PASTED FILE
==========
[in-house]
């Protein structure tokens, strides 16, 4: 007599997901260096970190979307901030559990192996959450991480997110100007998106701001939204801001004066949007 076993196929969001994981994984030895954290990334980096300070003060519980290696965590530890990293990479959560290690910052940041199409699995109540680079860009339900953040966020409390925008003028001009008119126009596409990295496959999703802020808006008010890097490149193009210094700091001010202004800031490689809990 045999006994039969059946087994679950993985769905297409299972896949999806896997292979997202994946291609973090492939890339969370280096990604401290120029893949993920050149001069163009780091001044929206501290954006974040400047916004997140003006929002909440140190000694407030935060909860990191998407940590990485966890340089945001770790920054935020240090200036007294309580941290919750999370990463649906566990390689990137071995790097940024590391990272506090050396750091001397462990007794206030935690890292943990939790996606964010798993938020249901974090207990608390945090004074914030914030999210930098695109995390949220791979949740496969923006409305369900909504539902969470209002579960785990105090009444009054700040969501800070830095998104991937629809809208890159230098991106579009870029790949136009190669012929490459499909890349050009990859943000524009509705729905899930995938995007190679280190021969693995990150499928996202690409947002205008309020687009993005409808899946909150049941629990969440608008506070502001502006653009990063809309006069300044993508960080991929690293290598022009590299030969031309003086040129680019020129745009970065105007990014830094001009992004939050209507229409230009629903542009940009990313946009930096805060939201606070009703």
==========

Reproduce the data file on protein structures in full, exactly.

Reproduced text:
[in-house]
């Protein structure tokens, strides 16, 4: 007599997901260096970190979307901030559990192996959450991480997110100007998106701001939204801001004066949007 076993196929969001994981994984030895954290990334980096300070003060519980290696965590530890990293990479959560290690910052940041199409699995109540680079860009339900953040966020409390925008003028001009008119126009596409990295496959999703802020808006008010890097490149193009210094700091001010202004800031490689809990 045999006994039969059946087994679950993985769905297409299972896949999806896997292979997202994946291609973090492939890339969370280096990604401290120029893949993920050149001069163009780091001044929206501290954006974040400047916004997140003006929002909440140190000694407030935060909860990191998407940590990485966890340089945001770790920054935020240090200036007294309580941290919750999370990463649906566990390689990137071995790097940024590391990272506090050396750091001397462990007794206030935690890292943990939790996606964010798993938020249901974090207990608390945090004074914030914030999210930098695109995390949220791979949740496969923006409305369900909504539902969470209002579960785990105090009444009054700040969501800070830095998104991937629809809208890159230098991106579009870029790949136009190669012929490459499909890349050009990859943000524009509705729905899930995938995007190679280190021969693995990150499928996202690409947002205008309020687009993005409808899946909150049941629990969440608008506070502001502006653009990063809309006069300044993508960080991929690293290598022009590299030969031309003086040129680019020129745009970065105007990014830094001009992004939050209507229409230009629903542009940009990313946009930096805060939201606070009703």